"One of the frightening conclusions we have is that what separates honest people from not-honest people is not necessarily character, it's opportunity," he said.
These small lies are quite common. When we lie, it's not always a conscious or rational choice. We want to lie and we want to benefit from our lying, but we want to be able to look in the mirror and see ourselves as good, honest people. We might go a little too fast on the highway, or pocket extra change at a gas station, but we're still mostly honest... right?"
"Well, no. I'm a professor and a scientist so my whole life is about probabilities. Everything for me is a percentage. For example if I think something's against me at about 20:1, I'll put in 20 different proposals or versions to make sure I get what I want. Doing that trains your expectations too. If your chances are 20:1 and you only put in one attempt, then you can't get upset if it doesn't work."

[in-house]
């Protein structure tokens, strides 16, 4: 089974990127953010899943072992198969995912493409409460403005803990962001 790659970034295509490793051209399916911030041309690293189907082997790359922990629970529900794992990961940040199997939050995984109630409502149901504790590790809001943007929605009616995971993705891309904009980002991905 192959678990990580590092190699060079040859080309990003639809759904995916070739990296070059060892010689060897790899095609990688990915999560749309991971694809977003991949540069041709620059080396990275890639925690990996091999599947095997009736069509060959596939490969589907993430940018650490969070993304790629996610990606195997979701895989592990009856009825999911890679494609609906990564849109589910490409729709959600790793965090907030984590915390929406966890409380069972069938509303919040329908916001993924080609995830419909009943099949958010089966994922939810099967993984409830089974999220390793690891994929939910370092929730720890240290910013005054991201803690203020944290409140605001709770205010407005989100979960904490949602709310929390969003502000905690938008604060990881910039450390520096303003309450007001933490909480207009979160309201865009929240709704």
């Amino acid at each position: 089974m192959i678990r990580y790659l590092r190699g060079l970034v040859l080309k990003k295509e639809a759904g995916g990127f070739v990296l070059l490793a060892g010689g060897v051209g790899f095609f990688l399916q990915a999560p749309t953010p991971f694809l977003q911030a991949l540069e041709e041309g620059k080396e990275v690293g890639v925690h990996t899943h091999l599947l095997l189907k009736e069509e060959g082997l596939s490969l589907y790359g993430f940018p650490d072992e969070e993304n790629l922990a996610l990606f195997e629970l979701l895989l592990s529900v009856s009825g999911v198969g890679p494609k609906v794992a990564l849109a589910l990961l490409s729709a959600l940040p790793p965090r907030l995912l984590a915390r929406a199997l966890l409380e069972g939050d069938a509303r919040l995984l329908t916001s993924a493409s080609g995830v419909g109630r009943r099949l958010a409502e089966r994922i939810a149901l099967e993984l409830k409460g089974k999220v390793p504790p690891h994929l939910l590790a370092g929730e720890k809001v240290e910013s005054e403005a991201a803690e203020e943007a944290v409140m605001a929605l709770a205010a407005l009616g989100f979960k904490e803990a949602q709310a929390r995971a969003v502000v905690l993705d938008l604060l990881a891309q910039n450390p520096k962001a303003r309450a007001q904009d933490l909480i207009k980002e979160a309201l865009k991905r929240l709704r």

I just finished watching this on PBS. While it's definitely a somber film it's one of the fastest two hours you can spend watching a show. Recommended, check PBS for future rebroadcasts tonight and future nights.
"Featuring the voice of Mary-Louise Parker as the influential writer and scientist, Rachel Carson is an intimate portrait of the woman whose groundbreaking books revolutionized our relationship to the natural world. When Silent Spring was published in September 1962 it became an instant bestseller and would go on to spark dramatic changes in the way the government regulated pesticides. Drawn from Carson’s own writings, letters and recent scholarship, the film illuminates both the public and private life of the soft-spoken, shy scientist who launched the modern environmental movement."